What to do about an uninhabitable apartment that you have not yet moved into?

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What to do about an uninhabitable apartment that you have not yet moved into?

My mother was looking for an apartment to move in to since her lease was up where she was living. She signed the application for some apartments, and they approved her. Said they’d have an apartment ready for her to move on the 30th but it’s now the 2nd and the apartment they gave her is uninhabitable. Infested with roaches and bedbugs. The manager of the apartment complex doesn’t pick up the phone, and from what neighbors have told my mother, the mangaer won’t do a thing to fix this issue. My mom is having to spend extra money on storage facilities and hotels while she tries to find somewhere else to move in to. She hasn’t signed a contract yet, so I wonder if it would be possible to take legal action?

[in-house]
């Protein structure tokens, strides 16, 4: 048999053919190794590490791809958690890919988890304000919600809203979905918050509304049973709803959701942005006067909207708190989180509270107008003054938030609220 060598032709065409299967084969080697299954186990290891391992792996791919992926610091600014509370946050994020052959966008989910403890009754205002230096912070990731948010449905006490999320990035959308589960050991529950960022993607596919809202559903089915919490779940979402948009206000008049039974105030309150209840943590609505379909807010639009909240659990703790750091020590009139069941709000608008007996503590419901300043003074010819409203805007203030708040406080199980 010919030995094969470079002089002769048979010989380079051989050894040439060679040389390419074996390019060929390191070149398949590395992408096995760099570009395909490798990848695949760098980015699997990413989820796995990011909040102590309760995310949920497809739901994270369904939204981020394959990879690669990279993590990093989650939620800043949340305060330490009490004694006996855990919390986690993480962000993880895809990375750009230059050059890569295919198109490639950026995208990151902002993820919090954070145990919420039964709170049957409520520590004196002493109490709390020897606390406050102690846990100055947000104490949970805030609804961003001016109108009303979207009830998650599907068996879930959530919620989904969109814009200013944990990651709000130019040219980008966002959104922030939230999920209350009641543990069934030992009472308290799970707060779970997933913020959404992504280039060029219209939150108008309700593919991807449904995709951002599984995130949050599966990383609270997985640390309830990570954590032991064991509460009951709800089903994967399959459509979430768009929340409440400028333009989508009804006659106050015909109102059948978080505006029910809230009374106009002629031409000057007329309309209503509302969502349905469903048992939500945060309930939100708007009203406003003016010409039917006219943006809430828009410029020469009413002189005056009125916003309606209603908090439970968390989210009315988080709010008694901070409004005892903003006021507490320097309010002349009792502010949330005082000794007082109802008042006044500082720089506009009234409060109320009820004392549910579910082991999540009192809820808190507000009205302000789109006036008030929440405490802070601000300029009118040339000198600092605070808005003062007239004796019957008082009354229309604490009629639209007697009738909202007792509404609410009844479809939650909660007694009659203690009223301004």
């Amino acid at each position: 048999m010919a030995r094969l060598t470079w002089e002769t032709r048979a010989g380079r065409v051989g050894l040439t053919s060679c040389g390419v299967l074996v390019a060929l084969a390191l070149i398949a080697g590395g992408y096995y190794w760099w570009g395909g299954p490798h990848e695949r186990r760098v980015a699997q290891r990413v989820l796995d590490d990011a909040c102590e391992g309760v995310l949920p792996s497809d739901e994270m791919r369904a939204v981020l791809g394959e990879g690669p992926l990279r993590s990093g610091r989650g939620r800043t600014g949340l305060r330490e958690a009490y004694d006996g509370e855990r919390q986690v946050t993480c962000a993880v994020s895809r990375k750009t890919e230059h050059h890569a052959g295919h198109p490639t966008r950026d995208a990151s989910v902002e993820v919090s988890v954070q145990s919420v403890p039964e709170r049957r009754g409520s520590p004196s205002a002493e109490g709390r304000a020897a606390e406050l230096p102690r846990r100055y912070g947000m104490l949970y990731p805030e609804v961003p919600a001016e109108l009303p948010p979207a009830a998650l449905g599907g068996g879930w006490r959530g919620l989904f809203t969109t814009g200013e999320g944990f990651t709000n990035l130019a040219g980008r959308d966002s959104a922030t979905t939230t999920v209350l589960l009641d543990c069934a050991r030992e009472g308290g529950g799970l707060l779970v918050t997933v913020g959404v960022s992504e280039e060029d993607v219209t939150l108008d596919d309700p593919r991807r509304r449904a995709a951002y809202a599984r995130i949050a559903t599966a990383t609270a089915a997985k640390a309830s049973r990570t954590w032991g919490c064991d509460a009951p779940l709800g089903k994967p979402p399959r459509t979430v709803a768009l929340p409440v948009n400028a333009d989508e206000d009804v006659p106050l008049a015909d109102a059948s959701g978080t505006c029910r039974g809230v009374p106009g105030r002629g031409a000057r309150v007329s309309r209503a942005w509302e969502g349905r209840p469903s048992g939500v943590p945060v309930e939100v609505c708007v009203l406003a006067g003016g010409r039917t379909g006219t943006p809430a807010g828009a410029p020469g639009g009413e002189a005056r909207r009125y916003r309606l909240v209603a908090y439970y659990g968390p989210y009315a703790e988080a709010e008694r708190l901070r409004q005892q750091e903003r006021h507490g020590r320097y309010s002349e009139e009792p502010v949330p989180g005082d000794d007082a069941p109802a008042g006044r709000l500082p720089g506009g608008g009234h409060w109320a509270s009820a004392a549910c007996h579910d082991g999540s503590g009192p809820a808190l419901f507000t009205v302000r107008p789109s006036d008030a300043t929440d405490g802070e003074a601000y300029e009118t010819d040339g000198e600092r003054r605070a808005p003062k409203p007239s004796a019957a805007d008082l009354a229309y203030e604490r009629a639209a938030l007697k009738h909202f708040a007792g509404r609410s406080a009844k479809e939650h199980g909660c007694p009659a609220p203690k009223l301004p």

Asked on December 2, 2012 under Real Estate Law, Texas

Answers:

SJZ, Member, New York Bar / FreeAdvice Contributing Attorney

Answered 8 years ago | Contributor

Yes, your mother may have grounds to terminate the lease and also to possibly seek compensation for her additional costs. All apartments come with what is known as the "implied warranty of habitability." This warranty obligates the landlord to provide rental premises which are fit for their intended purpose, or residence. Serious pest infestations, if the landlord is or should reasonably be aware of them but fails to take reasonable action to remedy them, can violate this warranty. Depending on the exact situation, the tenant may be entitled to terminate the lease and consider herself "constructively" (or effectively) evicted; to pay for the cost of extirmination or other corrective action and deduct said cost from her rent; and/or to seek monetary compensation. You mother should consult with a landlord-tenant attorney to explore her options.


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